Last year I wrote a post called 13 Things I Want American Christians to Know about Stuff You Give Poor Kids. I got a lot of feedback for that essay. I don’t regret posting it or reposting it.
I do regret that I didn’t provide a specific enough list of other ways to serve. Because I am not anti-service, or against giving! I’m not against gifts or generosity! I’m sorry that some have felt paralyzed or personally hurt.
I still have a lot of big feelings about things like the White Savior Complex and the American Christian emphasis on stuff, on consumerism, when we talk about generosity. No family is perfect. But I don’t want to shoot at the Church, who proves over and over to be kind, generous, and loving. I don’t want to take down people I love and care about and I want to be pushed back, to be challenged.
I have been.
I’ve specifically been asked if I could be more useful, which is ultimately the point – not to point fingers or complain, but to help us all grow and do these things better.
Some of these ideas take more time, relational energy, creativity and courage, others are strictly financial.
So…onward to some ideas for helping without hurting.
Send money to the place you want to bless with gifts. Funnel it through someone you know and trust. Don’t know or trust someone in a location you care about? Email me or leave a comment and I’ll try to connect you. Let the local church hire moms and dads to fill boxes with things they purchase locally. They can keep the income from that work to buy Christmas dinner for their families.
Is there a single mom (or dad) near you? In your church, family, neighborhood? She works so hard to care for her family. Call her up or stop by, even if you barely know her. Ask if you could do her laundry. Tell her what day you go to the grocery store and ask if she could give you her shopping list and cash. Pick up her groceries and just drop them off. Tell her that if her kids have a snow day or get sick, that you will babysit so she doesn’t have to miss a day of work.
Visit someone in the hospital, in a home for the elderly or disabled, in your local prison. Read Christmas stories, bring Christmas cookies, a stocking stuffed with goodies like warm socks, a new card game, gum. Bring your kids along. Ask the chaplain at the hospital or prison if there is someone who was recently released and who might need a care package or a home visit. Transitioning out of the hospital and especially out of prison can be really hard and lonely.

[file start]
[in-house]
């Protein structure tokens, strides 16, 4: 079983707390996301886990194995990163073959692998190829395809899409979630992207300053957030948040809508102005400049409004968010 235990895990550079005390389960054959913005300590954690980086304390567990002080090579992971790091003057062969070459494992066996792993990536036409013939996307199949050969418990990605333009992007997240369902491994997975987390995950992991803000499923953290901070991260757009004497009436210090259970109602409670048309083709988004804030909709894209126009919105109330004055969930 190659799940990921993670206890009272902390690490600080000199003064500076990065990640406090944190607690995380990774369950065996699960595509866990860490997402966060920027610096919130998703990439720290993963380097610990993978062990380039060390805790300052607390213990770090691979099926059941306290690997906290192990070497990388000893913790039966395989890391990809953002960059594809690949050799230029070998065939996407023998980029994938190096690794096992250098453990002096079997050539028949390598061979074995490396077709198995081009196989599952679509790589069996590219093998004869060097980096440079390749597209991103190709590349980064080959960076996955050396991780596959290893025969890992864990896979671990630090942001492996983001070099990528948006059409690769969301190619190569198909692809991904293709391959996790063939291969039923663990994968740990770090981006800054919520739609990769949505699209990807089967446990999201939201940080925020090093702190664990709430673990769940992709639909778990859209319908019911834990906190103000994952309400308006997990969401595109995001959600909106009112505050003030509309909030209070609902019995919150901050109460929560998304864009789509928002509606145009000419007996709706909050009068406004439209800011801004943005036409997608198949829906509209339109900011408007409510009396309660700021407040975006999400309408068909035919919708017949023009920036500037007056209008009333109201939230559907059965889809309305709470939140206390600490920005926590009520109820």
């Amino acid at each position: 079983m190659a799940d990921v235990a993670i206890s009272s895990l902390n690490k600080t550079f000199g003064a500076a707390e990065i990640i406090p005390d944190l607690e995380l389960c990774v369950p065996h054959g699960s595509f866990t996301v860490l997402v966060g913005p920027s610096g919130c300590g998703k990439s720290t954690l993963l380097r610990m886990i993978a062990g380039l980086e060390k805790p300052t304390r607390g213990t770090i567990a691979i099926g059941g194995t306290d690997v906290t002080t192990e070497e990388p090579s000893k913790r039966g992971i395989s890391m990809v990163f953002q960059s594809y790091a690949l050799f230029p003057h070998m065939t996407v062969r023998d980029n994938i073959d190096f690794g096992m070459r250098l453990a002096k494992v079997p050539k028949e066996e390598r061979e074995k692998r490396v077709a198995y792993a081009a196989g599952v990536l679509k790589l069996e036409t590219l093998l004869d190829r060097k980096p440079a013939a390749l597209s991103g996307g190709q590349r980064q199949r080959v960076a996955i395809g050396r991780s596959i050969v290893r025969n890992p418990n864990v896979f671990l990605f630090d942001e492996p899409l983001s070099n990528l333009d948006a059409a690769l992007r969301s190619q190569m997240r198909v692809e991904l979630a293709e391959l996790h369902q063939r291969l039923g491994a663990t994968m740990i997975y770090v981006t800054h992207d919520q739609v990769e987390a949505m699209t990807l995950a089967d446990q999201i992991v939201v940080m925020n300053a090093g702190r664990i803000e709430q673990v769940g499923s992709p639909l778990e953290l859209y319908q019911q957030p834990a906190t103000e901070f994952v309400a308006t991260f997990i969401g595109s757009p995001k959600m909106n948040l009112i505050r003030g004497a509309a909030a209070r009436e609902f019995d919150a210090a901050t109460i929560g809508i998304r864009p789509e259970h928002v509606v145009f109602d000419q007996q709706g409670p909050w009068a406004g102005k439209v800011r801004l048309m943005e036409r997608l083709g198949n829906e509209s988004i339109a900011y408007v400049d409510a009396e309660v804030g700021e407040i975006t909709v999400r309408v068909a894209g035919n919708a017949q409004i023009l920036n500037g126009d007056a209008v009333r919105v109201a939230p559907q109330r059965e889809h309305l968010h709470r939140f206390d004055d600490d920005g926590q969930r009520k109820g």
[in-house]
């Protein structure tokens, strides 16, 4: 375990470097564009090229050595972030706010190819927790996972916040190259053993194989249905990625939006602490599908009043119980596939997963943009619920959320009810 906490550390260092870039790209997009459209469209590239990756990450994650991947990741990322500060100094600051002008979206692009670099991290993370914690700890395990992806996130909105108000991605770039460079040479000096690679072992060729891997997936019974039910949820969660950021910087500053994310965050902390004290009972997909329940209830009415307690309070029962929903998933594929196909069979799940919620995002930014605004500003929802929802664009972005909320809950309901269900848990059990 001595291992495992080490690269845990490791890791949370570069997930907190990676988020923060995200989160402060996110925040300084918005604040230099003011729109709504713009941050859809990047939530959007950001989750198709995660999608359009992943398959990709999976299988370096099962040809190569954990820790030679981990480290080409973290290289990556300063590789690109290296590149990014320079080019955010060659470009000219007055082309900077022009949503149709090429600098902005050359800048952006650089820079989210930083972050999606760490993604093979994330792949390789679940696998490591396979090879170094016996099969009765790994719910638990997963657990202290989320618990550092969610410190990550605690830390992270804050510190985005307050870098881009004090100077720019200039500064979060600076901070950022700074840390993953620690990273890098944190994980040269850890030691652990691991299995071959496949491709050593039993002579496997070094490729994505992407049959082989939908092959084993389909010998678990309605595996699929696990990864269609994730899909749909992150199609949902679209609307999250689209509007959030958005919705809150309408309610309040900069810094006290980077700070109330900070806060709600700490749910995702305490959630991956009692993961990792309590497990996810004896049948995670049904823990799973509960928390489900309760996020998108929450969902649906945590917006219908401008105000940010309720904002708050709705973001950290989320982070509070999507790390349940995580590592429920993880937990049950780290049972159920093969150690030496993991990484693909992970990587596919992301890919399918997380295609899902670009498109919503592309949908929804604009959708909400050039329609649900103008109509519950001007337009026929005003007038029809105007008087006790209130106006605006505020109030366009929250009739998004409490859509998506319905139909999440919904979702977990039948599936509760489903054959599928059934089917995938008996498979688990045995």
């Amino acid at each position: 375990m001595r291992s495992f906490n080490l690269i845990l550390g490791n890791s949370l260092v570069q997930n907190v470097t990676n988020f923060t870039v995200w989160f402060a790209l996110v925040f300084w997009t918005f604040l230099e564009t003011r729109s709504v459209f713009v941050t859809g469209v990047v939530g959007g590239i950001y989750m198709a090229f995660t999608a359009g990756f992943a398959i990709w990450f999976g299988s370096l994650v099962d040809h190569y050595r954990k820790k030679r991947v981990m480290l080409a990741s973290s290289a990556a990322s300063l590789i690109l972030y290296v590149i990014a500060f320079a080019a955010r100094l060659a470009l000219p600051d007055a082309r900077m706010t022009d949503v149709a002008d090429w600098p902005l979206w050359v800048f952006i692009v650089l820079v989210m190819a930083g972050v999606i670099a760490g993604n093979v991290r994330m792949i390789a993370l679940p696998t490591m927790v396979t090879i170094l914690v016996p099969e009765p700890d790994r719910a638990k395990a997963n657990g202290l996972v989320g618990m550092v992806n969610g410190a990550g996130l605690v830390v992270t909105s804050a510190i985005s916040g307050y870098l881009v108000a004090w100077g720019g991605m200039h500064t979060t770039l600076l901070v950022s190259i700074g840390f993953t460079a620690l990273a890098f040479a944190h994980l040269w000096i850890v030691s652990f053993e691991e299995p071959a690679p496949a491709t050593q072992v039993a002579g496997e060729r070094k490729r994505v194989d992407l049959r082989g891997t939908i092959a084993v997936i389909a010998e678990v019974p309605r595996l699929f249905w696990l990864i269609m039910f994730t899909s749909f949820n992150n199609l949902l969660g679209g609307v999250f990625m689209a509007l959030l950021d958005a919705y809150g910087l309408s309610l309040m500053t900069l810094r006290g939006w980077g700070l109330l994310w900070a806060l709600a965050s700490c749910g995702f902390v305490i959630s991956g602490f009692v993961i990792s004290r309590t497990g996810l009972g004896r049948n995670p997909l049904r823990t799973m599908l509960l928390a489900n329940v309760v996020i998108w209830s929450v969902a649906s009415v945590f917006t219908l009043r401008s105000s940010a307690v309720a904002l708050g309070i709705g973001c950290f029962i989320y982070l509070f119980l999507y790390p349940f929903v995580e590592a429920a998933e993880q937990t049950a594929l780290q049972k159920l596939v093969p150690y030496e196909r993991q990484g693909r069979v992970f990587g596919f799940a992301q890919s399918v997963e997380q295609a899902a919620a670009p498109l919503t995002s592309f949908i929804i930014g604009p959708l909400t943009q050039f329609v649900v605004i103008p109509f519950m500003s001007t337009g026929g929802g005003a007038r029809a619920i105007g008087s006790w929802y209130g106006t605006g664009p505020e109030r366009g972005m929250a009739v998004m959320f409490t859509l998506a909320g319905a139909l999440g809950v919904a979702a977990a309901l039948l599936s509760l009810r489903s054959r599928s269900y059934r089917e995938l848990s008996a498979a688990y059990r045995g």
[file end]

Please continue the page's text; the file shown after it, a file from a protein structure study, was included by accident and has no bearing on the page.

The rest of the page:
Do you live near kids with two working parents? Offer to take their kids sledding when you go with your own kids. Offer to make Christmas cookies with or for them, maybe their favorite recipe.
Is there someone at your child’s school who needs a Christmas tree or who can’t afford to bring treats to the school holiday party? Ask the teacher and ask if you can provide an anonymous gift so that child can participate with pride.
Write letters to people who live far away. You can do this as a family or with a Sunday School class or small group Bible study. Draw pictures, write silly poems. Remind people who were once part of your community that they are still remembered
Pregnant moms nearby? There might be a center near you that serves young, pregnant, or new moms. Sometimes there are homes for them if they need shelter (link to a great new one below), sometimes there are service centers they access for diapers and clothes, counsel, and medical care. Find one of these and see what they need.
Do you live near an area impacted by fire, flood, hurricane, or other natural disaster? Can you do something in this close-by community that is practical and useful? Maybe a family needs someone to play games with their kids in a shelter for the afternoon so the parents can return to their destroyed home and pick through the debris without traumatizing the kids. Maybe they need warm winter socks or new pots and pans.
Find out who in your town works with refugees, newly arrived immigrants, families with children who have special needs, someone recently diagnosed with a debilitating illness, a nursing home for the elderly…it takes some pre-planning, some initiative, and a lot of courage, but you never know where a willing heart might take you.